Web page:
- Team Coordinator and Assistant Team Coordinator
- Board/Leadership Representative, Staff Representative, Membership Representative, Youth Representative, Children’s Area Representative, Senior Services Representative, Volunteer Representative
- Facility Management
- Medical Representative
- Prayer Coordinator
- Spiritual Support Coordinator
Select team members who can give the time it will take to make this ministry grow and thrive.
EDUCATION AND IDENTIFYING THE ISSUES
After your team is formed, you will want to help them understand issues that could negatively impact your ministries. Be prepared, this may take some time. However, by relying on such organizations as the Red Cross, FEMA, and web sites such as www.ready.gov, you will be able to quickly identify not only the wide variety of issues that might happen, but also those more prevalent in your geographical area.
THE THREE AREAS YOU WILL WANT TO CONSIDER ARE:
Those events that happen either at your church or to your people (staff, members, volunteers, children, etc.). They may include such events as death, injury, threat, robbery, abuse or severe weather conditions.
These events happen within your vicinity, but may not impact you directly. They would include such occurrences as a civil disturbance, flood, mass destruction, severe weather within another area of your town or a chemical spill.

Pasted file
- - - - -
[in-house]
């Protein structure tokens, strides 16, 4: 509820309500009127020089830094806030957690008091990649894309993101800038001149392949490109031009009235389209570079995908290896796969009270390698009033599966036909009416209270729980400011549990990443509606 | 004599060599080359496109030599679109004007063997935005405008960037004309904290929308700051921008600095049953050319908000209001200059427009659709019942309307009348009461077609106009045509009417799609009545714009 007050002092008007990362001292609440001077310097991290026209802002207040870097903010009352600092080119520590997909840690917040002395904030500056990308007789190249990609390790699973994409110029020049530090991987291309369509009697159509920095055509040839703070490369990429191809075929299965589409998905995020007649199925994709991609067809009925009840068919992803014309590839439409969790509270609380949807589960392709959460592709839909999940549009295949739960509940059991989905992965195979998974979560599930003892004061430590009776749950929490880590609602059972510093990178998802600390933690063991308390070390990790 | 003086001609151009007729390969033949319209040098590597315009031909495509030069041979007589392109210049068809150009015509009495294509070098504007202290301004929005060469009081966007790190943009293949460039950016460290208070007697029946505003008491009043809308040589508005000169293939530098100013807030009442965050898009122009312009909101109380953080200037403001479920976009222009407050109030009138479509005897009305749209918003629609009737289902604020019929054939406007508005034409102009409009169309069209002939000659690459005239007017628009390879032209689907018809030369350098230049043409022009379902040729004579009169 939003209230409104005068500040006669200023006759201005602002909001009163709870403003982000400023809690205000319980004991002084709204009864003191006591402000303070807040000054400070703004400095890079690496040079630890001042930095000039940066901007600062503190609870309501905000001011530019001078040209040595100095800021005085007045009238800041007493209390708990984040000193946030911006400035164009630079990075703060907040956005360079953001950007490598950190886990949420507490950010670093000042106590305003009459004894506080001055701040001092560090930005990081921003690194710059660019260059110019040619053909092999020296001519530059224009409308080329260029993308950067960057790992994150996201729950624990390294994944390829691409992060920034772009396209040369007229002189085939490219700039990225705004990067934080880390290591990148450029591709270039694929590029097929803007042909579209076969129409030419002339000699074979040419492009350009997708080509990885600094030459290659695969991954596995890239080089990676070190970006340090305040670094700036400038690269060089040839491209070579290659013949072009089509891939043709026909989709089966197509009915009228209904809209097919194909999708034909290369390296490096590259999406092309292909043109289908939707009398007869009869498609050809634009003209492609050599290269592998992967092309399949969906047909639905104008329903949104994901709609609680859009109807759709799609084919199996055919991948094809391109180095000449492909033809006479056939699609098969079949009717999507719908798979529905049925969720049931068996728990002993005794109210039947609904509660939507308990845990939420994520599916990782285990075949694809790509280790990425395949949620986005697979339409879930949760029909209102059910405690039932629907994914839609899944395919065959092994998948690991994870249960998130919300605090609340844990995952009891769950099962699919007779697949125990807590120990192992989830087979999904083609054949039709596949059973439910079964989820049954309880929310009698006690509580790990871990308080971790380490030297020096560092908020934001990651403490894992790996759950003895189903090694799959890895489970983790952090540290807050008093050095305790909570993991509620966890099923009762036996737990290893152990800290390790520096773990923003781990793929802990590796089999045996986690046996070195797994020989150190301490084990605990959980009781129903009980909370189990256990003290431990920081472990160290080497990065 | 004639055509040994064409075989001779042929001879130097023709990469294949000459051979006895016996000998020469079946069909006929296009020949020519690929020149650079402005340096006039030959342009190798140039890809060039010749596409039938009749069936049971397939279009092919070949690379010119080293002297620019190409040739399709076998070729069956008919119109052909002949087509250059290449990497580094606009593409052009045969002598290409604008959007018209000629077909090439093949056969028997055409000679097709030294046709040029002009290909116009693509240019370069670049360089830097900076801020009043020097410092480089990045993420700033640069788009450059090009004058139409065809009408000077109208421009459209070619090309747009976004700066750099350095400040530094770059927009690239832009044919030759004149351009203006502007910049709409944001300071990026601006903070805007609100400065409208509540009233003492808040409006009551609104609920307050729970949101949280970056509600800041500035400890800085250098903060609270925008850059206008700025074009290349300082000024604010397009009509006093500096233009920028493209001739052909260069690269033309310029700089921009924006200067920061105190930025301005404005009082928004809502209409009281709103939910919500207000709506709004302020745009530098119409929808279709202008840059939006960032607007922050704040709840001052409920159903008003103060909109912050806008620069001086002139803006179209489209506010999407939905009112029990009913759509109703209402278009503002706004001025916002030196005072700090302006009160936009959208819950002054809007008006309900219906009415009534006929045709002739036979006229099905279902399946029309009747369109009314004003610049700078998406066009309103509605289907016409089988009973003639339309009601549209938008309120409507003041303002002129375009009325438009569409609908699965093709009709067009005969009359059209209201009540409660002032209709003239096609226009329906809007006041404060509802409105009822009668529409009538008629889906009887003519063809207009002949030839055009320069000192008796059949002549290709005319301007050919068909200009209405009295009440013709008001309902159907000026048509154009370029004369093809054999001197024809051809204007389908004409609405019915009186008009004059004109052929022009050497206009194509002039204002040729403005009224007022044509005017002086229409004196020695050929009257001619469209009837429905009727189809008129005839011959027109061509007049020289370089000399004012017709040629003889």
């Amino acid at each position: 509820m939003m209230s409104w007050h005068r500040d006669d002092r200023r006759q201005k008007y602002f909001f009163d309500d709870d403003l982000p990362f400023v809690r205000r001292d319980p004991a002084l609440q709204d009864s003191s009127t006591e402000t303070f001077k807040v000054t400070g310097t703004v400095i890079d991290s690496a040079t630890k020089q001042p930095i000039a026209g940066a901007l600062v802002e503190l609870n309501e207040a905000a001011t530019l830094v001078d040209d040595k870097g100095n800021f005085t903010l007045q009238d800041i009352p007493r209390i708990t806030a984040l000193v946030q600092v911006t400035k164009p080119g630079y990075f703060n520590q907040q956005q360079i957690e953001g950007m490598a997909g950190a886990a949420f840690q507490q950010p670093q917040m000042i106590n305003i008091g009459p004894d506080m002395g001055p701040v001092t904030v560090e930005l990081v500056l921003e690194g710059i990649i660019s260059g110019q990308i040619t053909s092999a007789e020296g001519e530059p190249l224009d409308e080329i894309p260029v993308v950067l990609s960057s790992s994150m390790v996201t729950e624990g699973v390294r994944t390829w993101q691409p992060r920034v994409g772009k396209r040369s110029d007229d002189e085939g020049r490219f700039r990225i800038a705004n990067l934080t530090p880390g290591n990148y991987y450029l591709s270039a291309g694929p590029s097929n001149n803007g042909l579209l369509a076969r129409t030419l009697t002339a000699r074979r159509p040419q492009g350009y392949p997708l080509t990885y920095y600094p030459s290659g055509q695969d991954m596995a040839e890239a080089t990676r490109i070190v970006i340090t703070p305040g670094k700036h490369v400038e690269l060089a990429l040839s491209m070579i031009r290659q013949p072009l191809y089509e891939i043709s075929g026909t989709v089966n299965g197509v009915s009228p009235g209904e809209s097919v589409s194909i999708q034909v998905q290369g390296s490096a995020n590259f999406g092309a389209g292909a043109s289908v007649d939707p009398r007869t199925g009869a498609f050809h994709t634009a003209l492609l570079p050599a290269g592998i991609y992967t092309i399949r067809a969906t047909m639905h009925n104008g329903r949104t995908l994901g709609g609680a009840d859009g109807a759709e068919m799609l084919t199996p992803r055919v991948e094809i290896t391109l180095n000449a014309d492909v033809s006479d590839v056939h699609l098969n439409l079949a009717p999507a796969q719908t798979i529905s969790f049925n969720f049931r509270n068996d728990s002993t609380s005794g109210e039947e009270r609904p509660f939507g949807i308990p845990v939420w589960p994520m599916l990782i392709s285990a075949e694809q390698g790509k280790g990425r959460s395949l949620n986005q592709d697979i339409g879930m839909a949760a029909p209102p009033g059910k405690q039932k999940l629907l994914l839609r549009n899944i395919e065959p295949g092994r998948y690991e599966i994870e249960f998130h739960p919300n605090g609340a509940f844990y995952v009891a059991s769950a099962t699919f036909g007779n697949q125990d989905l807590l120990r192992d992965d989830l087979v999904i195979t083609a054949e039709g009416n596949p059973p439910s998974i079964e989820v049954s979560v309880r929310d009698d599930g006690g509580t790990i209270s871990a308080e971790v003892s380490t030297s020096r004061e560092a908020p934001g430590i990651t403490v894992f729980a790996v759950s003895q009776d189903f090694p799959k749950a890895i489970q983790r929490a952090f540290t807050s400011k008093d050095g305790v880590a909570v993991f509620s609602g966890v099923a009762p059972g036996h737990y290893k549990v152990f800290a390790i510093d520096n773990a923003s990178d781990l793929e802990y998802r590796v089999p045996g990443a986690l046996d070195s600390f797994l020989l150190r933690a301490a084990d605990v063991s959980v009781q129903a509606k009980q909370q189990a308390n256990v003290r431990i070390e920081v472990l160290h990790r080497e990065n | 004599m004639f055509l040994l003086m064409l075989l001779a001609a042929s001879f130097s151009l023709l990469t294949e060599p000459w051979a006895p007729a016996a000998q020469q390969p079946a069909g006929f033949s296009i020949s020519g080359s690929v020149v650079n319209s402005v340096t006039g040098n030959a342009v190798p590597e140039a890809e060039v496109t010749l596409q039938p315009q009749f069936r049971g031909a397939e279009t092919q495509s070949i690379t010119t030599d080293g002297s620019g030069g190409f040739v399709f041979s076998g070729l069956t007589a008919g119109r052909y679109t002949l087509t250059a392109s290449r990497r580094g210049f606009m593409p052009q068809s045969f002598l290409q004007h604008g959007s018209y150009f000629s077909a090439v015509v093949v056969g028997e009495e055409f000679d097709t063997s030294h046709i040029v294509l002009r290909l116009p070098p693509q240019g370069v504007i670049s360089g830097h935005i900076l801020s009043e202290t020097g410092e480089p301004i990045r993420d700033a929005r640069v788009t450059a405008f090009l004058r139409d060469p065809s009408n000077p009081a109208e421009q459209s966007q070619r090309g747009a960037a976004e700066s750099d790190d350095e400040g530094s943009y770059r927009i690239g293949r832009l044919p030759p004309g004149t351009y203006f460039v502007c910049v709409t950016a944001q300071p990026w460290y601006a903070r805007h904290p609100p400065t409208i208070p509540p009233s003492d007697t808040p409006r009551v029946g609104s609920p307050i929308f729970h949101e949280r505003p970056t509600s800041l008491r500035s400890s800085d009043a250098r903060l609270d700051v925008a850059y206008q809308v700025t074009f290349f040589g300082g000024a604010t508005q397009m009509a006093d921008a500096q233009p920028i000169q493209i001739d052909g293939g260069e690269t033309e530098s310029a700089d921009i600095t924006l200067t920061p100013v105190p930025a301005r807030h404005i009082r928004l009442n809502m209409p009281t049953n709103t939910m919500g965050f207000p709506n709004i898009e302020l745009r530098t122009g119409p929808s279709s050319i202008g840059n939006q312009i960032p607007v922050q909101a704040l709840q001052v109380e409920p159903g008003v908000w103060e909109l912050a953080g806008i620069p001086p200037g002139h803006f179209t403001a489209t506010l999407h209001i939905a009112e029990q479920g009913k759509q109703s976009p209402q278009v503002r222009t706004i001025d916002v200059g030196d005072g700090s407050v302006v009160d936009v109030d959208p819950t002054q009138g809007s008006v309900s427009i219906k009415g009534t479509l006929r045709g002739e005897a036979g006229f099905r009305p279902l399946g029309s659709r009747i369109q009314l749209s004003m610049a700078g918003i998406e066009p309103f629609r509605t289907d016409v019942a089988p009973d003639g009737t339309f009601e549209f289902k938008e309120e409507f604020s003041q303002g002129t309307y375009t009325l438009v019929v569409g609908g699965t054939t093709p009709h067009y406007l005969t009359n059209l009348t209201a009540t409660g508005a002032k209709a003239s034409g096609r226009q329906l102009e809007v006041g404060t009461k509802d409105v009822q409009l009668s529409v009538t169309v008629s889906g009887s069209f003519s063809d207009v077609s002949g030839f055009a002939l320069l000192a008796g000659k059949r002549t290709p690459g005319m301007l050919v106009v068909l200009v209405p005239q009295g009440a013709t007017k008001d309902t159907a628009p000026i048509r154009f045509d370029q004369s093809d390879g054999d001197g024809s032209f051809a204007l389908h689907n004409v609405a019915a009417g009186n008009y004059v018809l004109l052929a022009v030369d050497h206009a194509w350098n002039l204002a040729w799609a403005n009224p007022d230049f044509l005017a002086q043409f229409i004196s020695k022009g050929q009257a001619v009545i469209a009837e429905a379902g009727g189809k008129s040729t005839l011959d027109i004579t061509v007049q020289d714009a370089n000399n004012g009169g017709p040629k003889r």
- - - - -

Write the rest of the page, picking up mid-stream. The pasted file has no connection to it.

A terrorist attack, elevated Homeland Security Advisory, or having your members travel to offer aid and assistance are some of the events that could be considered national emergencies. Your team will want to brainstorm and identify all incidents and emergencies that they can think of.
PLAN YOUR RESPONSES
Once identified, your team will want to discuss the best response for each of them. Many will be similar. The responses often will be a page or less. Others may be more detailed. You will want to identify people within your congregation that could make up a response team. You will also want to identify those people and organizations outside of your congregation that will be valuable during an incident (e.g. attorney, denominational officials, other care providers, etc.). Consider the needs of all age groups and those in your Congregation with special needs.